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Everything you need to know about Aptos, the newly-released ‘Solana killer’

Everything you need to know about Aptos, the newly-released ‘Solana killer’

Everything you need to know about Aptos, the newly-released ‘Solana killer’
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By CNBCTV18.com Oct 20, 2022 7:02:31 AM IST (Published)

Aptos is a layer-1, proof-of-stake blockchain that claims to have solved the major issues faced by other crypto networks, i.e., slow transaction speeds, high gas fees, security issues and the lack of complete decentralisation. This is enough for Aptos to potentially become the blockchain for the billions.

In 2019, when the blockchain hype was at its peak, Facebook (now Meta) took a stab at developing its own blockchain that would compete with major players like Ethereum and Solana. The project was named Libra and later renamed Diem.

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However, after pumping massive amounts of funding and manhours into the project, Diem was shelved in February this year due to regulatory issues. The Diem Group sold the project's assets to Silvergate, and everyone thought that was the end of the line.
However, two engineers who worked on the project back then, Mo Shaikh & Avery Ching, still saw potential in the tech that Diem was developing and chose to work on it with their new project — Aptos. After three years of development, the project launched its mainnet yesterday to great applause.
In this article, we learn what Aptos is, the tech behind it, its pros and cons and its potential future. So, let's get started!
What is Aptos?
Aptos is a layer-1, proof-of-stake blockchain that claims to have solved the major issues faced by other crypto networks, i.e., slow transaction speeds, high gas fees, security issues and the lack of complete decentralisation. This is enough for Aptos to potentially become the blockchain for the billions.
Another thing that makes Aptos unique is its programming language. The blockchain is developed using a Rust-based programming language called Move. The language enables fast and secure transaction execution with a focus on security. Aptos also has a Modular architecture, allowing for frequent and instant upgrades.
Moreover, unlike other blockchains that use a singular execution model, where one long chain is maintained and updated after every block, Aptos uses parallel execution with multiple chains, this makes for faster transaction speeds. The developers claim that the blockchain has managed 130,000 transactions per second (TPS) in the testnet phase without harming security.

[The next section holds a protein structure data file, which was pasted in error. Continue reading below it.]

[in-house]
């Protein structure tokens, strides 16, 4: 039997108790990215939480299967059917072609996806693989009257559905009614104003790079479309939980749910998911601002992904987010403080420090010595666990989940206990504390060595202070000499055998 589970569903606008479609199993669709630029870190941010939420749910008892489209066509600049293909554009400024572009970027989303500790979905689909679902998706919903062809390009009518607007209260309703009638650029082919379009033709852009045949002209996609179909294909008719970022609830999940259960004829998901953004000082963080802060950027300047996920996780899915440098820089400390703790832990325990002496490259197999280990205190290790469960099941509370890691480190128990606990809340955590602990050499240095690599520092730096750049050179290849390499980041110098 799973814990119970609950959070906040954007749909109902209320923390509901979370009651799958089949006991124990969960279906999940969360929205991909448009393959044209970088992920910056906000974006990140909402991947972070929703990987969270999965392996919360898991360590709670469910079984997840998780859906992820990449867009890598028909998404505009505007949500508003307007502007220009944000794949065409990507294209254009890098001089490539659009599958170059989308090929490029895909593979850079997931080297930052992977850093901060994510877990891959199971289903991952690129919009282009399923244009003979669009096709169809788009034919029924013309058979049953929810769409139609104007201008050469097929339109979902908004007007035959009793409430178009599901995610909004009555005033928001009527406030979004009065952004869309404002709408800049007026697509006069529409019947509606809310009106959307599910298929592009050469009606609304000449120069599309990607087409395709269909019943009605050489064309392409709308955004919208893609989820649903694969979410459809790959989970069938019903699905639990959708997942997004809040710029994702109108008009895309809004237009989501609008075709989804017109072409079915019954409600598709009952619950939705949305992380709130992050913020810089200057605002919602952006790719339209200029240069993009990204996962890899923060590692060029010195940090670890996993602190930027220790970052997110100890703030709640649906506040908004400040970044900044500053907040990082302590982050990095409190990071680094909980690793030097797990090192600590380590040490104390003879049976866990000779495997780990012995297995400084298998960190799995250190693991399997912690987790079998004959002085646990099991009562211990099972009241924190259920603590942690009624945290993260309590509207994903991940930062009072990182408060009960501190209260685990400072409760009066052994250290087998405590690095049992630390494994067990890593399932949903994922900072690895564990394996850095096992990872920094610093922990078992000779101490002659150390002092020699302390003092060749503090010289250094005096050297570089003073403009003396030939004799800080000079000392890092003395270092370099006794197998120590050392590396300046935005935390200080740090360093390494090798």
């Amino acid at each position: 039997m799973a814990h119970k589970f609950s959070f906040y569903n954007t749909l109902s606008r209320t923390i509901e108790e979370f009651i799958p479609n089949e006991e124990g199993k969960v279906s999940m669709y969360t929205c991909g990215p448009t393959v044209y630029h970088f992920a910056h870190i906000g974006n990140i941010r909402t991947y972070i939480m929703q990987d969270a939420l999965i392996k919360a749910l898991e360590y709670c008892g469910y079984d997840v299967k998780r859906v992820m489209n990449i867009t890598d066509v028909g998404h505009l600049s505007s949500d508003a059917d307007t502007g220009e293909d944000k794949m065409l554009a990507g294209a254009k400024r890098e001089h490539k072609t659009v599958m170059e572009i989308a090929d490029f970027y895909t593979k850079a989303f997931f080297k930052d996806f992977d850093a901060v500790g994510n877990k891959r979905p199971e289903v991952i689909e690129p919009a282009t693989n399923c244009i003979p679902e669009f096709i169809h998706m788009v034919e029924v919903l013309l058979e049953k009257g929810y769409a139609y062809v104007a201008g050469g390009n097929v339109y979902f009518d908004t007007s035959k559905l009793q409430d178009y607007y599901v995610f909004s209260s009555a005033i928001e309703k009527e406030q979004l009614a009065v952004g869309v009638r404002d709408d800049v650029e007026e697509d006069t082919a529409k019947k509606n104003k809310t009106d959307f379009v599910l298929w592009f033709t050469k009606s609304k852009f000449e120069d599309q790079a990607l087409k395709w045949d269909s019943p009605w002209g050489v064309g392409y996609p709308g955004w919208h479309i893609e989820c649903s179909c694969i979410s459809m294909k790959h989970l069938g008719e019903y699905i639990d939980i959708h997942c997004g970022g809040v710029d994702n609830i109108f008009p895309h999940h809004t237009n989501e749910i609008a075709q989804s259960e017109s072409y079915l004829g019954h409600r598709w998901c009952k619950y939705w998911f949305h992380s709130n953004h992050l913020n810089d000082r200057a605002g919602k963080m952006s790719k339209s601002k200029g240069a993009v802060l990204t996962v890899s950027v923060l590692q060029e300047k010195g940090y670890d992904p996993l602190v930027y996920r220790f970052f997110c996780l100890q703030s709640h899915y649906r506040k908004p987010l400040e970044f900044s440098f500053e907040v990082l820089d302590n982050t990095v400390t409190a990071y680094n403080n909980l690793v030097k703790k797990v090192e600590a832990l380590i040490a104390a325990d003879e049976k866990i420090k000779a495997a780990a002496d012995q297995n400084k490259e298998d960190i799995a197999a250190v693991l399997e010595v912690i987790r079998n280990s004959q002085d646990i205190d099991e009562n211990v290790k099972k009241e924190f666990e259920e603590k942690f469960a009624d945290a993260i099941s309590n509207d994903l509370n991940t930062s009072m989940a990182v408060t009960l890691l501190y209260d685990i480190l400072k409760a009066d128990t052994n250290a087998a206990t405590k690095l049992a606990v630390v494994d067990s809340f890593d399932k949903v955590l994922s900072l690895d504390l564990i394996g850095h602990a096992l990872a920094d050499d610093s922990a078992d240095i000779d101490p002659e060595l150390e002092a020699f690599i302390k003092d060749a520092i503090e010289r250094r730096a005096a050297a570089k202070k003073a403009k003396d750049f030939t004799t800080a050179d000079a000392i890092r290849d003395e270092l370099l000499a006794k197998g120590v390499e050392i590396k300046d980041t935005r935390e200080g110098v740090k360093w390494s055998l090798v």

The Solana killer
Aptos is being dubbed as the Solana killer. This is because it challenges Solana on what it prides itself most — transaction speeds. With a blisteringly fast throughput of 50,000 to 65,000 transactions per second, Solana is the fastest, proven blockchain on the planet and was meant to challenge
Ethereum.
However, the Solana blockchain has suffered multiple technical breakdowns over the last few months, and every time the network is interrupted, public trust goes down. These breakdowns have created a gap in the market.
On one side, Ethereum is a tried-and-tested network that lacks scalability and quick transaction processing. On the other hand, there is Solana, which is meant to be an Ethereum killer but suffers frequent downtimes. The Aptos blockchain aims to be the middle ground.
The Solana Killer narrative holds more weight when you see who is backing the Aptos project. In March this year, Aptos raised $200 million from venture capitalists like Andreessen Horowitz, Haun Ventures and Multicoin Capital.
Four months later, in July, the project raised a further $150 million through its Series A funding. The two major contributors were ParaFi Capital and the crypto exchange FTX.
The pros and cons
The blockchain has a few things going for itself and a few that are not so great. Among the advantages is its execution technology, known as parallel execution. It will be the first time this tech is used on such a large scale, and Aptos founders believe it is the answer to the Vitalik Trilemma. However, only time will tell if it works.
The second advantage is the massive hype surrounding the project and the big names backing it, from ex-Facebook engineers to one of the largest crypto exchanges in the world. The third advantage is that the project has a very happening discord channel that has users and developers ready to learn and use the blockchain.
There are also a few cons that need urgent tidying — starting with the project's mainnet launch. Yesterday, the TPS recording on the blockchain was a mere four transactions per second, slower than even Bitcoin. Secondly, the blockchain works on its own programming language, Move, that's supposed to make transactions faster and cheaper. However, developers must spend sufficient time learning the language before they can start building Aptos-based projects.
There were also questions about the project's tokenomics, which seems to be VC-heavy. One blockchain developer took to Twitter to report that "over 80 percent" of Aptos tokens are "controlled by the team and investors". Finally, Aptos is competing with blockchains that have been in action for a while. Overcoming such competition will prove to be a difficult feat.
Conclusion
The Aptos blockchain has a mountain to climb, but it has all the potential tools it needs to do so. There is expertise, there is pioneering tech and there are sufficient funds; what it needs now is to deliver on promises and attract developers and users to come forth in large numbers.
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